OKLAHOMA CITY (KFOR) – An Oklahoma man who is blind says he missed his first court appointment as a lawyer because he was denied ride-sharing services.
KFOR first brought you James Blaise’s story after he passed the bar exam. A new challenge has arisen for Blaise.
James Blaise said he requested an Uber around 8 a.m. Thursday to get to the Oklahoma County Courthouse.
“I requested it at 8:25, but the driver didn’t accept until 8:35,” said Blaise. “I got an alert saying your driver will be there between 24 to 25 minutes.”
James has Retinoblastoma. It’s an eye cancer most commonly in children. It shows up in the retina and, in some cases, leads to blindness.
“From a very young age, my mom was like we are going to do everything in our power to live a normal life.”
And Blaise did just that. He finished in the top 10 percent of his high school class, went to college, then law school.
“I understand that I have to work twice as hard as my peers, but also I have learned that the best advocate for myself is me,” said Blaise.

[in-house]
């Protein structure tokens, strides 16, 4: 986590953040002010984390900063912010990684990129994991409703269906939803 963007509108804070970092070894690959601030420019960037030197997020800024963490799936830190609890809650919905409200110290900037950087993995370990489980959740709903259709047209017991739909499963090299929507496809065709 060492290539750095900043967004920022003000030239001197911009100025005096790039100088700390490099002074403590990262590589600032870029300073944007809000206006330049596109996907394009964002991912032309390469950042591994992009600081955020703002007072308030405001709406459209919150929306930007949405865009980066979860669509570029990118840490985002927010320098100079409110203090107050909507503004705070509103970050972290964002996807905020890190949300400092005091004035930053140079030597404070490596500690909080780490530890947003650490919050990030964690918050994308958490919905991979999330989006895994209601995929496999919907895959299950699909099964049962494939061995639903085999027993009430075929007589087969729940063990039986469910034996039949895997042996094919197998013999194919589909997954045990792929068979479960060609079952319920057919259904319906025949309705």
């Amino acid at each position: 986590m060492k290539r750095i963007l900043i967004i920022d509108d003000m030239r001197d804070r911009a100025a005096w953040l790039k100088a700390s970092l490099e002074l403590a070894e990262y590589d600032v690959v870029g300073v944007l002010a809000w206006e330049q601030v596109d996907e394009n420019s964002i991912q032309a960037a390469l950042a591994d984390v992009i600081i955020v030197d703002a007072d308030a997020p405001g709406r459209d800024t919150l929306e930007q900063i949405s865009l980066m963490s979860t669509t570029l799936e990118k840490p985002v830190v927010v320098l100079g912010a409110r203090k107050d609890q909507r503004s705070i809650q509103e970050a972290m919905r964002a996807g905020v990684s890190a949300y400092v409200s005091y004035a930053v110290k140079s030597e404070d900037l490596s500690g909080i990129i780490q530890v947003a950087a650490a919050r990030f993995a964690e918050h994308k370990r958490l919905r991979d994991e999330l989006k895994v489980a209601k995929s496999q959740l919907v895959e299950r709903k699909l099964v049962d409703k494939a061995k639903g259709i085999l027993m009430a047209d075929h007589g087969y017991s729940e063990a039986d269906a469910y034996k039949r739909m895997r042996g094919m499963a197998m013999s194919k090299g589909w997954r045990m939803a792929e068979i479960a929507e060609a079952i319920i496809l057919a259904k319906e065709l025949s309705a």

Blaise said the first day on the job was a tough one because an Uber driver showed up but quickly pulled away.
“As soon as the car left, I got an alert on my phone saying my trip has been canceled,” said Blaise.
Blaise thinks it was because the driver saw he was blind. The Oklahoma Disability Law Center says Uber is no stranger to this kind of issue.
“ Uber and other rideshare services have had both private lawsuits and settlements with the department of justice,” said RoseAnn Duplan, with the Oklahoma Disability Law Center. “They should know they cannot discriminate against those folks just because of their disabilities.”
For James, the fight continued for those like himself. He’s sharing his story to bring awareness to disabilities.
“I was frustrated because my job reflects on me. It’s my responsibility to be there whether I drive or not,” said Blaise.
KFOR reached out to Uber, and they responded by giving Blaise a $15 credit. Blaise said that’s not enough.
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